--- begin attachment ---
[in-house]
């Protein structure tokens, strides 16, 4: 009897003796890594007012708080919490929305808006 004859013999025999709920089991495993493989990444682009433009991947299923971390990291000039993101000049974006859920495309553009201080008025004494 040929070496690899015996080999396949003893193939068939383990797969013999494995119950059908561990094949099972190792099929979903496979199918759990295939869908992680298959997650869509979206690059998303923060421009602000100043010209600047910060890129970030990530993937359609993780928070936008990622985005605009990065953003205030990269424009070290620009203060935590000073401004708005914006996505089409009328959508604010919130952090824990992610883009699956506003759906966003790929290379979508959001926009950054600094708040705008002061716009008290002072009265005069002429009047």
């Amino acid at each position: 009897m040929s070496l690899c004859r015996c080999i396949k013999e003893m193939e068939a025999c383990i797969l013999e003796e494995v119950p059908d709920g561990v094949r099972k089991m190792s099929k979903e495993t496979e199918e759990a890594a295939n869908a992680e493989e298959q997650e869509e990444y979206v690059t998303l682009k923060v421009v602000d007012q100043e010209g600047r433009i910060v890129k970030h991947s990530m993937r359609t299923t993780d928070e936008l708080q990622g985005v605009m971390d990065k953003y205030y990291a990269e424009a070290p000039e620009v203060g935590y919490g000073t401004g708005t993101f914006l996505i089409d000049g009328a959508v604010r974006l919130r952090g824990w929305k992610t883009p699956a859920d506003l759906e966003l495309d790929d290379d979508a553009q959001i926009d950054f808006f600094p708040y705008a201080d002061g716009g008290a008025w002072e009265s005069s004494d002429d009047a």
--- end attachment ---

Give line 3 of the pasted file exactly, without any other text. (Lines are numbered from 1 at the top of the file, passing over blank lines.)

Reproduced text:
């Amino acid at each position: 009897m040929s070496l690899c004859r015996c080999i396949k013999e003893m193939e068939a025999c383990i797969l013999e003796e494995v119950p059908d709920g561990v094949r099972k089991m190792s099929k979903e495993t496979e199918e759990a890594a295939n869908a992680e493989e298959q997650e869509e990444y979206v690059t998303l682009k923060v421009v602000d007012q100043e010209g600047r433009i910060v890129k970030h991947s990530m993937r359609t299923t993780d928070e936008l708080q990622g985005v605009m971390d990065k953003y205030y990291a990269e424009a070290p000039e620009v203060g935590y919490g000073t401004g708005t993101f914006l996505i089409d000049g009328a959508v604010r974006l919130r952090g824990w929305k992610t883009p699956a859920d506003l759906e966003l495309d790929d290379d979508a553009q959001i926009d950054f808006f600094p708040y705008a201080d002061g716009g008290a008025w002072e009265s005069s004494d002429d009047a």